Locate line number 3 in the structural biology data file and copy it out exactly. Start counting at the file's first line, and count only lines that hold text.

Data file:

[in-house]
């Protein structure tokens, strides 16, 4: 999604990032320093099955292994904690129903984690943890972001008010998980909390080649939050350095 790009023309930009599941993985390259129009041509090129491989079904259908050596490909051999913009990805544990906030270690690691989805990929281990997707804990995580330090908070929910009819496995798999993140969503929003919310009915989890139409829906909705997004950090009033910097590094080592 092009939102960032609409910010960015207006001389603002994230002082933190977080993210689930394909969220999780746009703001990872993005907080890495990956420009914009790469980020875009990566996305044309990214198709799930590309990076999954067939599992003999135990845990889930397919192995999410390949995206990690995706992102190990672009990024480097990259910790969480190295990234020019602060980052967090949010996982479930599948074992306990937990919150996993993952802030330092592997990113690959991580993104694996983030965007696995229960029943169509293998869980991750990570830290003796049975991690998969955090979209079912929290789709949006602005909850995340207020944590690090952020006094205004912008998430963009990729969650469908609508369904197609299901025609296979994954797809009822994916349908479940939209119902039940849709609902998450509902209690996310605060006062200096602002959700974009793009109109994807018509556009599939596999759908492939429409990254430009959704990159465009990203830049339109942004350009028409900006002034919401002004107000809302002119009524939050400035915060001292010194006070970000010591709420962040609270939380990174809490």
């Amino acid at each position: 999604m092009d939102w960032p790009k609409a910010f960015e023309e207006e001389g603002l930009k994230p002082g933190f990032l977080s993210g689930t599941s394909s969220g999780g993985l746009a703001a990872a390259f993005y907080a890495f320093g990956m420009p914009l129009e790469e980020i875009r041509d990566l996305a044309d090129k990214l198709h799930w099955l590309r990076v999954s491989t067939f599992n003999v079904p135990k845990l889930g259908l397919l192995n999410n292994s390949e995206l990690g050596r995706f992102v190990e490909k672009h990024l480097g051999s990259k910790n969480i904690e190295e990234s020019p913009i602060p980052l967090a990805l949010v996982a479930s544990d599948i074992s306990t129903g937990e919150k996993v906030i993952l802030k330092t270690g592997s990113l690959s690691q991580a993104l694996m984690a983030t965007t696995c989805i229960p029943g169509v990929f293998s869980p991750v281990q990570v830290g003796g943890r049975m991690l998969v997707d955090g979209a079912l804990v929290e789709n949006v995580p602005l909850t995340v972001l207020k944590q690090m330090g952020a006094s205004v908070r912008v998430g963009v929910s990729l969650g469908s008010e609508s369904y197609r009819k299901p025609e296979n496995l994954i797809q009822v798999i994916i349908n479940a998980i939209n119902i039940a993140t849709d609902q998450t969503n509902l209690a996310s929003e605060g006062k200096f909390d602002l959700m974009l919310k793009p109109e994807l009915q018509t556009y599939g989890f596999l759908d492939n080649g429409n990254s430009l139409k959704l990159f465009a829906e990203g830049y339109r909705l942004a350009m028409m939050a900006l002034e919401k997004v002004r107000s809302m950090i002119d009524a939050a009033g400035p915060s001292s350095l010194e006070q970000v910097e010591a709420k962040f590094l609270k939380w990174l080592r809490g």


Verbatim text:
């Amino acid at each position: 999604m092009d939102w960032p790009k609409a910010f960015e023309e207006e001389g603002l930009k994230p002082g933190f990032l977080s993210g689930t599941s394909s969220g999780g993985l746009a703001a990872a390259f993005y907080a890495f320093g990956m420009p914009l129009e790469e980020i875009r041509d990566l996305a044309d090129k990214l198709h799930w099955l590309r990076v999954s491989t067939f599992n003999v079904p135990k845990l889930g259908l397919l192995n999410n292994s390949e995206l990690g050596r995706f992102v190990e490909k672009h990024l480097g051999s990259k910790n969480i904690e190295e990234s020019p913009i602060p980052l967090a990805l949010v996982a479930s544990d599948i074992s306990t129903g937990e919150k996993v906030i993952l802030k330092t270690g592997s990113l690959s690691q991580a993104l694996m984690a983030t965007t696995c989805i229960p029943g169509v990929f293998s869980p991750v281990q990570v830290g003796g943890r049975m991690l998969v997707d955090g979209a079912l804990v929290e789709n949006v995580p602005l909850t995340v972001l207020k944590q690090m330090g952020a006094s205004v908070r912008v998430g963009v929910s990729l969650g469908s008010e609508s369904y197609r009819k299901p025609e296979n496995l994954i797809q009822v798999i994916i349908n479940a998980i939209n119902i039940a993140t849709d609902q998450t969503n509902l209690a996310s929003e605060g006062k200096f909390d602002l959700m974009l919310k793009p109109e994807l009915q018509t556009y599939g989890f596999l759908d492939n080649g429409n990254s430009l139409k959704l990159f465009a829906e990203g830049y339109r909705l942004a350009m028409m939050a900006l002034e919401k997004v002004r107000s809302m950090i002119d009524a939050a009033g400035p915060s001292s350095l010194e006070q970000v910097e010591a709420k962040f590094l609270k939380w990174l080592r809490g």